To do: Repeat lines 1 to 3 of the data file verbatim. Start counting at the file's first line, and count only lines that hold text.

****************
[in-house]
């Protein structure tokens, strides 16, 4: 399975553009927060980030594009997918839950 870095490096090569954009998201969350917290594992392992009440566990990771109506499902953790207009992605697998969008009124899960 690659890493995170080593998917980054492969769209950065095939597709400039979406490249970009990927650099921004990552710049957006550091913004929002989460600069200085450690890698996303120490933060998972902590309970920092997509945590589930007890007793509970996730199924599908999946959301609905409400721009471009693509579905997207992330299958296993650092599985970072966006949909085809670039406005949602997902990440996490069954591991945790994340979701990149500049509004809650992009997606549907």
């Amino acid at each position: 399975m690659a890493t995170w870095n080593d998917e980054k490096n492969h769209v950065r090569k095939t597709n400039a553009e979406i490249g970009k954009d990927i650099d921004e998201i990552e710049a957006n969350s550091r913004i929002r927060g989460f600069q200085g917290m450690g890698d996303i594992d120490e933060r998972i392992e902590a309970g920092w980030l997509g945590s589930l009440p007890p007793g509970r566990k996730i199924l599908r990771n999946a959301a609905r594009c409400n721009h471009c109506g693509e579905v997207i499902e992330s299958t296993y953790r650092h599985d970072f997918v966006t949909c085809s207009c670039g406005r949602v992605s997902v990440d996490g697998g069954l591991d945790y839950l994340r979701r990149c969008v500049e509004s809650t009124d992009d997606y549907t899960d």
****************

[in-house]
């Protein structure tokens, strides 16, 4: 399975553009927060980030594009997918839950 870095490096090569954009998201969350917290594992392992009440566990990771109506499902953790207009992605697998969008009124899960 690659890493995170080593998917980054492969769209950065095939597709400039979406490249970009990927650099921004990552710049957006550091913004929002989460600069200085450690890698996303120490933060998972902590309970920092997509945590589930007890007793509970996730199924599908999946959301609905409400721009471009693509579905997207992330299958296993650092599985970072966006949909085809670039406005949602997902990440996490069954591991945790994340979701990149500049509004809650992009997606549907």
């Amino acid at each position: 399975m690659a890493t995170w870095n080593d998917e980054k490096n492969h769209v950065r090569k095939t597709n400039a553009e979406i490249g970009k954009d990927i650099d921004e998201i990552e710049a957006n969350s550091r913004i929002r927060g989460f600069q200085g917290m450690g890698d996303i594992d120490e933060r998972i392992e902590a309970g920092w980030l997509g945590s589930l009440p007890p007793g509970r566990k996730i199924l599908r990771n999946a959301a609905r594009c409400n721009h471009c109506g693509e579905v997207i499902e992330s299958t296993y953790r650092h599985d970072f997918v966006t949909c085809s207009c670039g406005r949602v992605s997902v990440d996490g697998g069954l591991d945790y839950l994340r979701r990149c969008v500049e509004s809650t009124d992009d997606y549907t899960d």